Cholesterol levels have been shown to fluctuate with different seasons. LDL (bad or “lousy”) cholesterol levels are lower in the spring and summer and higher in the fall and winter months. LDL cholesterol causes the build-up of plaque in the blood vessels that can lead to a heart attack or stroke. So in order to prevent heart disease you want your LDL cholesterol to be low (goal is LDL less than 100 mg/dl). HDL (good or “healthy”) cholesterol levels are higher in the spring and summer and lower in the fall or winter months. You want your HDL cholesterol level to be high – the higher the better. HDL cholesterol protects you from developing heart disease and stroke (HDL goal is greater than 60 mg/dl in women and greater than 50 mg/dl in men).
A recent study published in an April 2009 issue of the American Journal of Cardiology found that people taking cholesterol lowering medications also have lower LDL (bad) cholesterol levels and higher HDL (good) cholesterol levels in the summer.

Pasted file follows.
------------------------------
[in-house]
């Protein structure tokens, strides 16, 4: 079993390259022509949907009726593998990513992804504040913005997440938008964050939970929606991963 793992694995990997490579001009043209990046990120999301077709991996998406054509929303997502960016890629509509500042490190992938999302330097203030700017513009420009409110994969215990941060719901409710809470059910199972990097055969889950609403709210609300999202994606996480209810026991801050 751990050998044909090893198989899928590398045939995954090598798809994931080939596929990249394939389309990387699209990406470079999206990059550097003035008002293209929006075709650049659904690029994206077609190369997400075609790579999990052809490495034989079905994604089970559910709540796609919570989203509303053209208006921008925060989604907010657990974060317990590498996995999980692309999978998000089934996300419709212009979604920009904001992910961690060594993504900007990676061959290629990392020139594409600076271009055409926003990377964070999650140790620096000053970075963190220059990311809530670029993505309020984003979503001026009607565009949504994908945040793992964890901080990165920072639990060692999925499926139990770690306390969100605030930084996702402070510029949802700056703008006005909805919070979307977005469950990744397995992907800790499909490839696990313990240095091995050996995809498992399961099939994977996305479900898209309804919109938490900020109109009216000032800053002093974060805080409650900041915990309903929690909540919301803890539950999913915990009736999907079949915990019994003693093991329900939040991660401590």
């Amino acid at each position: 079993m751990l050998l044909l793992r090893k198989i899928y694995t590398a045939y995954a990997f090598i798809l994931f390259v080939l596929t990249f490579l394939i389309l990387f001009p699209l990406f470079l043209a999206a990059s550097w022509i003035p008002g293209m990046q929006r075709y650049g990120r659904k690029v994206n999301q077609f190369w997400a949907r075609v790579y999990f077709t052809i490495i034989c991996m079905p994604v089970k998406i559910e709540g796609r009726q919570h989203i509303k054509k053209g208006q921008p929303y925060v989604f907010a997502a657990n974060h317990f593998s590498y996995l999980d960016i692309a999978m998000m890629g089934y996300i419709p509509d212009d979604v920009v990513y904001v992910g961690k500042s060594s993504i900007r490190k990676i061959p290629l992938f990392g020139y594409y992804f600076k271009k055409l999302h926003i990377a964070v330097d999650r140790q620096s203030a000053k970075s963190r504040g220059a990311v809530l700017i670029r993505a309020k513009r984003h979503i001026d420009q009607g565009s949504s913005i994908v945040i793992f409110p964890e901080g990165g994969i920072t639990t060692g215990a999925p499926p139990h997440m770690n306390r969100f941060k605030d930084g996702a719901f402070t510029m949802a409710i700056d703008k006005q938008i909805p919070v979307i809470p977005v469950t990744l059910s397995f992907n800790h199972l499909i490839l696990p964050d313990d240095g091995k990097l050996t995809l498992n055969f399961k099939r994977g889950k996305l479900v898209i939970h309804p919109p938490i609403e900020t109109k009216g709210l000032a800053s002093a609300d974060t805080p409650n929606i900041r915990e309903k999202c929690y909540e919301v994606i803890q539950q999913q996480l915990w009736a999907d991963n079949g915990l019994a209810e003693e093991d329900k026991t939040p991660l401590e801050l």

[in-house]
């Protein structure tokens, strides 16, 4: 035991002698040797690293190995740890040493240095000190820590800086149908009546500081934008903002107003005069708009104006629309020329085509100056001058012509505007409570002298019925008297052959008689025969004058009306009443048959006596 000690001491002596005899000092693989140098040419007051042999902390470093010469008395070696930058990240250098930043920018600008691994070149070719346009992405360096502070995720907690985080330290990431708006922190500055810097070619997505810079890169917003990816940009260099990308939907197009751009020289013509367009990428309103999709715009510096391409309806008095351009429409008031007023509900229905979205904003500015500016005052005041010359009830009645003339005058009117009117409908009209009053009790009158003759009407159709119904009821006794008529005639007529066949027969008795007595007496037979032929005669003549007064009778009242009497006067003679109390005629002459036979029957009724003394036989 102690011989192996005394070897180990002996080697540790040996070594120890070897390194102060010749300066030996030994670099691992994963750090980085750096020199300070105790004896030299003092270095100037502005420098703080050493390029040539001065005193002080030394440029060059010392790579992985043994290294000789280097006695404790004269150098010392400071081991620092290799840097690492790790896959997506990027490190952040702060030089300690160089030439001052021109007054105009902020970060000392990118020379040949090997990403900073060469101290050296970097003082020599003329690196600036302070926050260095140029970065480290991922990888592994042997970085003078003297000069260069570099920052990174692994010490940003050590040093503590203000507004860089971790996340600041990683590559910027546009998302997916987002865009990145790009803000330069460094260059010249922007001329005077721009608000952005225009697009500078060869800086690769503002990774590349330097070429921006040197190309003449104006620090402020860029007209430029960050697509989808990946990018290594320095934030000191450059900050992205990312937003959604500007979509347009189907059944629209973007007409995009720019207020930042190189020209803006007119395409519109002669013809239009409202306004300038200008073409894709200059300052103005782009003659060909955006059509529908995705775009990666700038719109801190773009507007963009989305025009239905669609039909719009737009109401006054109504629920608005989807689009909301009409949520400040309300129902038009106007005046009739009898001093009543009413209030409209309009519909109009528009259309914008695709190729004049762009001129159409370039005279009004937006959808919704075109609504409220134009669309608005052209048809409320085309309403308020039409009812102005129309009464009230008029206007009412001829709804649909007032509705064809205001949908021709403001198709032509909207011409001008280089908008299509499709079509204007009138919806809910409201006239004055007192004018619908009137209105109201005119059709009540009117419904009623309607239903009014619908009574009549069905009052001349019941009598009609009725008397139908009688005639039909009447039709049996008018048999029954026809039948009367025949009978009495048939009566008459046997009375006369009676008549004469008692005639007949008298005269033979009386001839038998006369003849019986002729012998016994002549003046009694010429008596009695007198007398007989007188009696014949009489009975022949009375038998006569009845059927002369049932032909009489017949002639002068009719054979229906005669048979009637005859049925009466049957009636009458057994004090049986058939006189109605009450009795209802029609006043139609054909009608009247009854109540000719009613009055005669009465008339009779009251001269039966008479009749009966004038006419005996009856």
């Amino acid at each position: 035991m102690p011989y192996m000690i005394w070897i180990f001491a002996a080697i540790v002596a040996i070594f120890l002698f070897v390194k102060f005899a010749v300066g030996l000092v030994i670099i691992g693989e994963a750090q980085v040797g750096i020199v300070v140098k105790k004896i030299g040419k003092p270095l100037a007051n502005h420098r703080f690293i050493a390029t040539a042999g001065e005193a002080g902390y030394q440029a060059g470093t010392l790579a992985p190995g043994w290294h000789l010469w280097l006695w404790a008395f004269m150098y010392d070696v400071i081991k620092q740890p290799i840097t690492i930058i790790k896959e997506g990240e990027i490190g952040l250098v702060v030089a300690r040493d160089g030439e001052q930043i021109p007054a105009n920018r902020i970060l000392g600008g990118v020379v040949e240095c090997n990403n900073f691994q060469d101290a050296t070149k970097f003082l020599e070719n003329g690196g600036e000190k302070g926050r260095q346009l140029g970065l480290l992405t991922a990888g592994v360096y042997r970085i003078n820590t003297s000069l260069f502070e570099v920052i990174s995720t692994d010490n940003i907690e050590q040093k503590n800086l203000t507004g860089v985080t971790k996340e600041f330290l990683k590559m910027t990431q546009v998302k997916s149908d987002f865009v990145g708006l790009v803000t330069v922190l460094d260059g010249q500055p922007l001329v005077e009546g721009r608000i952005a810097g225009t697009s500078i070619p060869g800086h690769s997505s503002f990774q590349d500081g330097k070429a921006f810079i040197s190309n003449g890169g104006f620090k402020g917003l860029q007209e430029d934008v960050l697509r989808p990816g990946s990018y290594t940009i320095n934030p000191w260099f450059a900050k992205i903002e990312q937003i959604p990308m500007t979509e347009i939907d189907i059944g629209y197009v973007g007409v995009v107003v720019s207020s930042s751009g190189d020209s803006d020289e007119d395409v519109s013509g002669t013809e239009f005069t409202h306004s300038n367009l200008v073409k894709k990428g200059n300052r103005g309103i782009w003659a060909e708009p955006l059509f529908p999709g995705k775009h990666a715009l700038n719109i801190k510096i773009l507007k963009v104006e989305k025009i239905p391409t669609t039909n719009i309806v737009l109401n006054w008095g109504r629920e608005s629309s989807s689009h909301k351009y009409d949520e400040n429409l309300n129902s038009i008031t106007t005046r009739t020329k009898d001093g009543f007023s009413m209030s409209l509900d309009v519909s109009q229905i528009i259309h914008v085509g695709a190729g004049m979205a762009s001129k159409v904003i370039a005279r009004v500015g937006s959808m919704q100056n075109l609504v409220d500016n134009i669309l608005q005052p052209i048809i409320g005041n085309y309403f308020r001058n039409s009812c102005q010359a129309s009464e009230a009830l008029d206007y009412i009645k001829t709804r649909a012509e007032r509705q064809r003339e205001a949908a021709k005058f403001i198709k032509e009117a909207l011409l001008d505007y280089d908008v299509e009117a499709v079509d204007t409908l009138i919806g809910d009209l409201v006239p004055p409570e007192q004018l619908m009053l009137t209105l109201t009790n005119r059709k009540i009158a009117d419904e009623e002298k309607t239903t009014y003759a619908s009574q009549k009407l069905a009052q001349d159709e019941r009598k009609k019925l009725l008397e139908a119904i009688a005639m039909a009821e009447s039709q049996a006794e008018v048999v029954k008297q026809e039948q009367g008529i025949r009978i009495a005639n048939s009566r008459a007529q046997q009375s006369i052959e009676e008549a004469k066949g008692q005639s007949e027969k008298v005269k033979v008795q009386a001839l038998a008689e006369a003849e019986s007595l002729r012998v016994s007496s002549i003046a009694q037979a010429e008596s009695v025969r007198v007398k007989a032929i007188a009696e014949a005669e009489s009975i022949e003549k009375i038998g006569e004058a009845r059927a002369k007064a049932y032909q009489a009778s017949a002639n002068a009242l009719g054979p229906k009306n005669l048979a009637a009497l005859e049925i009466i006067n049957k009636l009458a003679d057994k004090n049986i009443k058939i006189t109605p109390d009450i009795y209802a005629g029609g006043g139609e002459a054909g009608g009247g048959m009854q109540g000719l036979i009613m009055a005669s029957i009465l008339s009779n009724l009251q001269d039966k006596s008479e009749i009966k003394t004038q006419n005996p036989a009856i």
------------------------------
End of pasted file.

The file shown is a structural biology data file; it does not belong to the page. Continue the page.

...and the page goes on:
So it appears that adults who are taking cholesterol medications and those who are not taking medications to lower cholesterol have better cholesterol levels during the warmer months. We are not sure why this occurs, maybe during warmer months people are exercising more? This finding needs to be investigated further. But eating healthy and exercising regularly can help adults improve their cholesterol levels year round.